I'm encountering a problem with a ceramic resonator as soon as our device is subjected to ultrasonic vibrations (ultrasonic cleaning bath).
Our device uses a semi-custom IC which integrates the oscillator circuit, it's a simple Pierce oscillator with the matching resistors built into the ASIC. It is optimized for the Murata CSTCC_G_A 2 MHz ceramic resonator.
If our device is put into an ultrasonic cleaning bath (electronic is sealed) the resonator starts to act up. What I can measure with the oscilloscope is a spurious frequency of around 66 kHz which is close to double the frequency of the ultrasonic bath (35 kHz). I measured this at the oscillator input of our ASIC.
It looks like this (in run mode):
Now I understand that a ceramic resonator contains some sort of piezoelectric ceramic element which has the resonance frequency you like. It being piezoelectric of course also means that external vibration will be transformed into a voltage. But the amplitude just seems so massive, that it seems like I hit another low frequency resonance of the resonator.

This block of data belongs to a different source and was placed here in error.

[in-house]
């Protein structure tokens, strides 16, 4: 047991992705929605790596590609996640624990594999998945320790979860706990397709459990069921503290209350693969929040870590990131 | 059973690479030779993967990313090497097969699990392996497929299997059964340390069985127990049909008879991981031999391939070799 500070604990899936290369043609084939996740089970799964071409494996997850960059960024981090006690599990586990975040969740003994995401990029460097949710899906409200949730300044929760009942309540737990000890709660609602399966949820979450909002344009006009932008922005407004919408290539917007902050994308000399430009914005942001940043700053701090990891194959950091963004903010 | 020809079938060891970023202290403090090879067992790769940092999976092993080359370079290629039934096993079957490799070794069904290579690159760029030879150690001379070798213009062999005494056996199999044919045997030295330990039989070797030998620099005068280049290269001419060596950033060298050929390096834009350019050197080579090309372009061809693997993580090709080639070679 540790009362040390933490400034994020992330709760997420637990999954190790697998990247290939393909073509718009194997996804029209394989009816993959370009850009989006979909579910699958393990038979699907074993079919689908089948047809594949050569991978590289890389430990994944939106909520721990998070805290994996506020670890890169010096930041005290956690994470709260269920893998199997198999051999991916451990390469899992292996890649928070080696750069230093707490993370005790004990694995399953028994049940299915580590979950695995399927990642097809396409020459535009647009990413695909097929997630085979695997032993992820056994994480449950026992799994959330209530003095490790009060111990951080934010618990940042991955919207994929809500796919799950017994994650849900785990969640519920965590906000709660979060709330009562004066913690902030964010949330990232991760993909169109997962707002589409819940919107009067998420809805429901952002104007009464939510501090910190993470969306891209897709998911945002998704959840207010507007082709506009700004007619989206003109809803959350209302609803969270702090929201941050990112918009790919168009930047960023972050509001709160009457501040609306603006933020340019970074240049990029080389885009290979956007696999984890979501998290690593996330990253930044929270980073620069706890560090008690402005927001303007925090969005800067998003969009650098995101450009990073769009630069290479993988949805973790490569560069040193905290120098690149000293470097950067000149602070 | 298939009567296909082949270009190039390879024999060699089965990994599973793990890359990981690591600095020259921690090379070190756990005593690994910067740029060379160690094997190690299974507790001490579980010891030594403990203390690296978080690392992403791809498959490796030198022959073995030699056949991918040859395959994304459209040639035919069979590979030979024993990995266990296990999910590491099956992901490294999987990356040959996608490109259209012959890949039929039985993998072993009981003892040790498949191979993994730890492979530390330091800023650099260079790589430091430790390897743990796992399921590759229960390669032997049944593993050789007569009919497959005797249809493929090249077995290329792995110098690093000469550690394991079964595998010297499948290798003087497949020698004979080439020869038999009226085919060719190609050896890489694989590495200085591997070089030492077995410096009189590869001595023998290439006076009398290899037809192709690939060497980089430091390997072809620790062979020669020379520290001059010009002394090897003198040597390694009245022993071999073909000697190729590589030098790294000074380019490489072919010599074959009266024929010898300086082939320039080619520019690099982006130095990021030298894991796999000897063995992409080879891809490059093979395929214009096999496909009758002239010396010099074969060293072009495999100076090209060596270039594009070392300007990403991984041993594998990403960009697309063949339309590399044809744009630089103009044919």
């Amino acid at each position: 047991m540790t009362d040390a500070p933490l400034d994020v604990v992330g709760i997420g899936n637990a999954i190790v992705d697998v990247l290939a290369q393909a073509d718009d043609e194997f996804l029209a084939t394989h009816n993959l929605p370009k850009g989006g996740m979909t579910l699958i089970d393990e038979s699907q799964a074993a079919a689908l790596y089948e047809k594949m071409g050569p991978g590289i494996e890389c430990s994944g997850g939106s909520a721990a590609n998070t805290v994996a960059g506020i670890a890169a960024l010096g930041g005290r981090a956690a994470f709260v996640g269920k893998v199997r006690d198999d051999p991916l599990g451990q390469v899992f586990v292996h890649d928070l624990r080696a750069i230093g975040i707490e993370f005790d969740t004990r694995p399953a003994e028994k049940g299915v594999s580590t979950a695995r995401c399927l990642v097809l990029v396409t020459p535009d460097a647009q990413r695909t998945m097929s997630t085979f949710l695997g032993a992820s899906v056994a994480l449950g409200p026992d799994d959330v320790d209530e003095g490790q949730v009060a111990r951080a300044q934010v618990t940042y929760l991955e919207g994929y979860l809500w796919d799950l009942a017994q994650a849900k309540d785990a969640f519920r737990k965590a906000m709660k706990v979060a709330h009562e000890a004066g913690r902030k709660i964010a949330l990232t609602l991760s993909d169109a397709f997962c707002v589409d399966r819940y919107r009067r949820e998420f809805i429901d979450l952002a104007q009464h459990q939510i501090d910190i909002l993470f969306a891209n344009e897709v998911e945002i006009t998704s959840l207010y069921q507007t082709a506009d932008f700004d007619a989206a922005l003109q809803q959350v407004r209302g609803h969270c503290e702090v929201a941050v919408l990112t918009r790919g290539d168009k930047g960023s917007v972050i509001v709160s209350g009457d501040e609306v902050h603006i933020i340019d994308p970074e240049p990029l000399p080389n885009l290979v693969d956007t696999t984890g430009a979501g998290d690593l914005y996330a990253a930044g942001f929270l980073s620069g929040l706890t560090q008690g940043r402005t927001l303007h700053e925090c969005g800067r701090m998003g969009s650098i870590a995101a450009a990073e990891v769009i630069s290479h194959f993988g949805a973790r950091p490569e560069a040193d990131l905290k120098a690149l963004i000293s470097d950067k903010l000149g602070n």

Is there a way to reduce this effect so no 67 kHz oscillations will occur?
My first try was to half the feedback resistance Rf of the Pierce oscillator (externally) but that didn't change anything.
My second try was to use a resonator vom AVX/Kyocera, the housing is made differently, so I hoped it would behave differently. But my hope was smashed – it's the same there as well.
I was thinking about a high pass filter structure in the oscillator circuit, but I'm not quite sure on how I'd do that and if that would even help.
I find it a bit hard to find the right keywords to do an effective internet search on this topic. Most stuff I found is concerned with higher order vibrations of the crystal itself (like 2 MHz -> 8 MHz vibrations) and how to suppress them.
Additional info you may skip:
We need a stable frequency for our measurement. The device is required to withstand -40 to 125 °C which limits options significantly. The device is low power running with just around 1 mA @ 3 V, the oscillator takes around 60 µA and shouldn't take much more than that. I haven't contacted Murata or AVX/Kyocera so far – communication with Japanese manufacturers were a bit difficult last time, so I'm asking here first.
Part number of the currently used resonator: Murata CSTCC2M00G53A-R0
Part number of the resonator used in the previous device: Murata CSTCC4M00G53A-R0
Part number of the AVX resonator tested: PBRV2.00HR50Y000